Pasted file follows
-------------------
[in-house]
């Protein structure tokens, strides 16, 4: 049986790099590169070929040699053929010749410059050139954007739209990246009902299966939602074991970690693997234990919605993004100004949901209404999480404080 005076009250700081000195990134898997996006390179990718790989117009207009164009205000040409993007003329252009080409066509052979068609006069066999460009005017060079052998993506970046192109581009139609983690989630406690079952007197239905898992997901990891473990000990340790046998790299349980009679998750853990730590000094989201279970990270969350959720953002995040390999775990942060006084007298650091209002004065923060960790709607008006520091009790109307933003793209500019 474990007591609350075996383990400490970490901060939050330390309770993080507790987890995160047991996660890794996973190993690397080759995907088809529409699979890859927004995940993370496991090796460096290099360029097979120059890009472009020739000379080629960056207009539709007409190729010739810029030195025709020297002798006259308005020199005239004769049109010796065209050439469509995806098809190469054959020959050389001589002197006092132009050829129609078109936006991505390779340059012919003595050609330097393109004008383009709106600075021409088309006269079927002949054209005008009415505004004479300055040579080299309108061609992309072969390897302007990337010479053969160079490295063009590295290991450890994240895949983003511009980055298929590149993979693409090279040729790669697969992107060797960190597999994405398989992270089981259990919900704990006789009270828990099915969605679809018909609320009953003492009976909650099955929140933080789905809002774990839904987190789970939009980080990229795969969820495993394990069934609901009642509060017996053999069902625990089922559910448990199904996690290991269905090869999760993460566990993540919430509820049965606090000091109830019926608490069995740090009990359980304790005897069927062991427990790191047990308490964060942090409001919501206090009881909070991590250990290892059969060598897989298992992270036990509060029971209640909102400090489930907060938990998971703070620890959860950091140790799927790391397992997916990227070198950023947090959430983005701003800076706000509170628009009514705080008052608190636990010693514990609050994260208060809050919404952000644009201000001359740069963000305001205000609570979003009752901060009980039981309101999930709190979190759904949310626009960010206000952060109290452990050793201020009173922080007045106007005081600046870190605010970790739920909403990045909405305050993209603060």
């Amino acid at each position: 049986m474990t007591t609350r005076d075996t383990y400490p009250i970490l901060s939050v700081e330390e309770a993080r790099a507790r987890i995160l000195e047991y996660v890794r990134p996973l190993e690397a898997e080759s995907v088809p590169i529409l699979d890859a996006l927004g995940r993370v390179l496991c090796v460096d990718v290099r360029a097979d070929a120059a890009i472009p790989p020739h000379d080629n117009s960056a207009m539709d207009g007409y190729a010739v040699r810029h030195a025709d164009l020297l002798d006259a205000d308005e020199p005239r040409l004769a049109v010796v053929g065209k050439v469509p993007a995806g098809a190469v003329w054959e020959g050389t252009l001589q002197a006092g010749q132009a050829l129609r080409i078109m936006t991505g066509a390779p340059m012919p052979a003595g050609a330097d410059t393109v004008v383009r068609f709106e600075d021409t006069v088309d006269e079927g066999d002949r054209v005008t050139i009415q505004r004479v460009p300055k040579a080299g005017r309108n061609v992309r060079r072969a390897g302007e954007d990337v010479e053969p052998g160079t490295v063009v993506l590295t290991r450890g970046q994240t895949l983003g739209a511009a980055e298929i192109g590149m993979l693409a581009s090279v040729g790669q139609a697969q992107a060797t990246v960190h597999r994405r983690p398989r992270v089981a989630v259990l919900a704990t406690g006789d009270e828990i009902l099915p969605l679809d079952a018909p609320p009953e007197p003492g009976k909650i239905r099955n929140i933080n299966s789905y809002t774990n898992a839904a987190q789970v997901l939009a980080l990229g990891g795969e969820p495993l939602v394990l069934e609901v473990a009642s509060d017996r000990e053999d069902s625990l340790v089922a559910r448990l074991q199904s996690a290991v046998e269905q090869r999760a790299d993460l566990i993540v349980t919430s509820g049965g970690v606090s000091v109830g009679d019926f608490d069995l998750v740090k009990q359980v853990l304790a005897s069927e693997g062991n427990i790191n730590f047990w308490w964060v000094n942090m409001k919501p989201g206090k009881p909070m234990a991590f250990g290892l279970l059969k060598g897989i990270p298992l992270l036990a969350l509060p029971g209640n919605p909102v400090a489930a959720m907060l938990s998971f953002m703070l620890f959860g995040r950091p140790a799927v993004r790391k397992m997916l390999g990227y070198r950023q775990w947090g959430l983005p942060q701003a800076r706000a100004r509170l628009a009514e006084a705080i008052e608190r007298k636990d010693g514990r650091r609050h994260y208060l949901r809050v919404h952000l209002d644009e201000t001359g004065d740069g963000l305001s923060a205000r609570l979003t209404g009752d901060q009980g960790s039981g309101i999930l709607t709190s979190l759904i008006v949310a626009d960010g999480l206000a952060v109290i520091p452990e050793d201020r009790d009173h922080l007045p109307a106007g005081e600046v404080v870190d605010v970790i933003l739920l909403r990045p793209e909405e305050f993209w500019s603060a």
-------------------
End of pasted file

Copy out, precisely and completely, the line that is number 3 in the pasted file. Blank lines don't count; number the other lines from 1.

């Amino acid at each position: 049986m474990t007591t609350r005076d075996t383990y400490p009250i970490l901060s939050v700081e330390e309770a993080r790099a507790r987890i995160l000195e047991y996660v890794r990134p996973l190993e690397a898997e080759s995907v088809p590169i529409l699979d890859a996006l927004g995940r993370v390179l496991c090796v460096d990718v290099r360029a097979d070929a120059a890009i472009p790989p020739h000379d080629n117009s960056a207009m539709d207009g007409y190729a010739v040699r810029h030195a025709d164009l020297l002798d006259a205000d308005e020199p005239r040409l004769a049109v010796v053929g065209k050439v469509p993007a995806g098809a190469v003329w054959e020959g050389t252009l001589q002197a006092g010749q132009a050829l129609r080409i078109m936006t991505g066509a390779p340059m012919p052979a003595g050609a330097d410059t393109v004008v383009r068609f709106e600075d021409t006069v088309d006269e079927g066999d002949r054209v005008t050139i009415q505004r004479v460009p300055k040579a080299g005017r309108n061609v992309r060079r072969a390897g302007e954007d990337v010479e053969p052998g160079t490295v063009v993506l590295t290991r450890g970046q994240t895949l983003g739209a511009a980055e298929i192109g590149m993979l693409a581009s090279v040729g790669q139609a697969q992107a060797t990246v960190h597999r994405r983690p398989r992270v089981a989630v259990l919900a704990t406690g006789d009270e828990i009902l099915p969605l679809d079952a018909p609320p009953e007197p003492g009976k909650i239905r099955n929140i933080n299966s789905y809002t774990n898992a839904a987190q789970v997901l939009a980080l990229g990891g795969e969820p495993l939602v394990l069934e609901v473990a009642s509060d017996r000990e053999d069902s625990l340790v089922a559910r448990l074991q199904s996690a290991v046998e269905q090869r999760a790299d993460l566990i993540v349980t919430s509820g049965g970690v606090s000091v109830g009679d019926f608490d069995l998750v740090k009990q359980v853990l304790a005897s069927e693997g062991n427990i790191n730590f047990w308490w964060v000094n942090m409001k919501p989201g206090k009881p909070m234990a991590f250990g290892l279970l059969k060598g897989i990270p298992l992270l036990a969350l509060p029971g209640n919605p909102v400090a489930a959720m907060l938990s998971f953002m703070l620890f959860g995040r950091p140790a799927v993004r790391k397992m997916l390999g990227y070198r950023q775990w947090g959430l983005p942060q701003a800076r706000a100004r509170l628009a009514e006084a705080i008052e608190r007298k636990d010693g514990r650091r609050h994260y208060l949901r809050v919404h952000l209002d644009e201000t001359g004065d740069g963000l305001s923060a205000r609570l979003t209404g009752d901060q009980g960790s039981g309101i999930l709607t709190s979190l759904i008006v949310a626009d960010g999480l206000a952060v109290i520091p452990e050793d201020r009790d009173h922080l007045p109307a106007g005081e600046v404080v870190d605010v970790i933003l739920l909403r990045p793209e909405e305050f993209w500019s603060a």